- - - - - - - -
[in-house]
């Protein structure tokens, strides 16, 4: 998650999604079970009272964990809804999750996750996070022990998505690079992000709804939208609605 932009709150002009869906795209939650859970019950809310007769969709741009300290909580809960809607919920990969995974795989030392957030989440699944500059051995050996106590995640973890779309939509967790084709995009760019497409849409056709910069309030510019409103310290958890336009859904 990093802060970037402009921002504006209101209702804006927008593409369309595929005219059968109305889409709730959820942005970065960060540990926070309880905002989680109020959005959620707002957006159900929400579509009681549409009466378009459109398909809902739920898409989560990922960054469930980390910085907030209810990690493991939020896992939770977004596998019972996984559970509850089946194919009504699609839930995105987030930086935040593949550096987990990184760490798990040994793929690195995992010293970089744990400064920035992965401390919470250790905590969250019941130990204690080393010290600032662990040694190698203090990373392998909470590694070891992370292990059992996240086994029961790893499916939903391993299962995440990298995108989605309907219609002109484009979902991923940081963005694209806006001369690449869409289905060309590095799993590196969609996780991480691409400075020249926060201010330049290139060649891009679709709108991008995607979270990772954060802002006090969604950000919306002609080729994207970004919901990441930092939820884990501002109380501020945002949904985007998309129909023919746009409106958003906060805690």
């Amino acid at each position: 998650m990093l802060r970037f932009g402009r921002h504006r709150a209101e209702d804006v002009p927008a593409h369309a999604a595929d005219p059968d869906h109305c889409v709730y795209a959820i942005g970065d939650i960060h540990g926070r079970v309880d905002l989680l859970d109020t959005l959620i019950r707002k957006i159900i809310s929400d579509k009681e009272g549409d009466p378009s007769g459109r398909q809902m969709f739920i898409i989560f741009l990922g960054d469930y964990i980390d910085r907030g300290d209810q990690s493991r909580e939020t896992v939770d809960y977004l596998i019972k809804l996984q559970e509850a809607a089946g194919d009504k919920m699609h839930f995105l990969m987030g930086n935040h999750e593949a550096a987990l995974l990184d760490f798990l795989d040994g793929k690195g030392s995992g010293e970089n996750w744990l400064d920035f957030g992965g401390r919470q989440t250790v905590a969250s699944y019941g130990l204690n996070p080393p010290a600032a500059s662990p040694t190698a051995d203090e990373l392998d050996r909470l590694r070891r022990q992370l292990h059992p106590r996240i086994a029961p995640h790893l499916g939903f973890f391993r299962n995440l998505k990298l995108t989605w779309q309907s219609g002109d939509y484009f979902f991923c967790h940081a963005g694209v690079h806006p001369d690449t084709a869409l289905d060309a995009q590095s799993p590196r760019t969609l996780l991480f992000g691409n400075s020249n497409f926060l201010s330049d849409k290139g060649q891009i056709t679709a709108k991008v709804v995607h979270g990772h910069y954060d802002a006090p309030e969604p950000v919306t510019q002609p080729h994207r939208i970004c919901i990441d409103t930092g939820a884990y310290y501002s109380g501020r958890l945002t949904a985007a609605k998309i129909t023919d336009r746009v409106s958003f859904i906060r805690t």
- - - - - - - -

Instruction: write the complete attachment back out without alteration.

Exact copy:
[in-house]
């Protein structure tokens, strides 16, 4: 998650999604079970009272964990809804999750996750996070022990998505690079992000709804939208609605 932009709150002009869906795209939650859970019950809310007769969709741009300290909580809960809607919920990969995974795989030392957030989440699944500059051995050996106590995640973890779309939509967790084709995009760019497409849409056709910069309030510019409103310290958890336009859904 990093802060970037402009921002504006209101209702804006927008593409369309595929005219059968109305889409709730959820942005970065960060540990926070309880905002989680109020959005959620707002957006159900929400579509009681549409009466378009459109398909809902739920898409989560990922960054469930980390910085907030209810990690493991939020896992939770977004596998019972996984559970509850089946194919009504699609839930995105987030930086935040593949550096987990990184760490798990040994793929690195995992010293970089744990400064920035992965401390919470250790905590969250019941130990204690080393010290600032662990040694190698203090990373392998909470590694070891992370292990059992996240086994029961790893499916939903391993299962995440990298995108989605309907219609002109484009979902991923940081963005694209806006001369690449869409289905060309590095799993590196969609996780991480691409400075020249926060201010330049290139060649891009679709709108991008995607979270990772954060802002006090969604950000919306002609080729994207970004919901990441930092939820884990501002109380501020945002949904985007998309129909023919746009409106958003906060805690």
């Amino acid at each position: 998650m990093l802060r970037f932009g402009r921002h504006r709150a209101e209702d804006v002009p927008a593409h369309a999604a595929d005219p059968d869906h109305c889409v709730y795209a959820i942005g970065d939650i960060h540990g926070r079970v309880d905002l989680l859970d109020t959005l959620i019950r707002k957006i159900i809310s929400d579509k009681e009272g549409d009466p378009s007769g459109r398909q809902m969709f739920i898409i989560f741009l990922g960054d469930y964990i980390d910085r907030g300290d209810q990690s493991r909580e939020t896992v939770d809960y977004l596998i019972k809804l996984q559970e509850a809607a089946g194919d009504k919920m699609h839930f995105l990969m987030g930086n935040h999750e593949a550096a987990l995974l990184d760490f798990l795989d040994g793929k690195g030392s995992g010293e970089n996750w744990l400064d920035f957030g992965g401390r919470q989440t250790v905590a969250s699944y019941g130990l204690n996070p080393p010290a600032a500059s662990p040694t190698a051995d203090e990373l392998d050996r909470l590694r070891r022990q992370l292990h059992p106590r996240i086994a029961p995640h790893l499916g939903f973890f391993r299962n995440l998505k990298l995108t989605w779309q309907s219609g002109d939509y484009f979902f991923c967790h940081a963005g694209v690079h806006p001369d690449t084709a869409l289905d060309a995009q590095s799993p590196r760019t969609l996780l991480f992000g691409n400075s020249n497409f926060l201010s330049d849409k290139g060649q891009i056709t679709a709108k991008v709804v995607h979270g990772h910069y954060d802002a006090p309030e969604p950000v919306t510019q002609p080729h994207r939208i970004c919901i990441d409103t930092g939820a884990y310290y501002s109380g501020r958890l945002t949904a985007a609605k998309i129909t023919d336009r746009v409106s958003f859904i906060r805690t």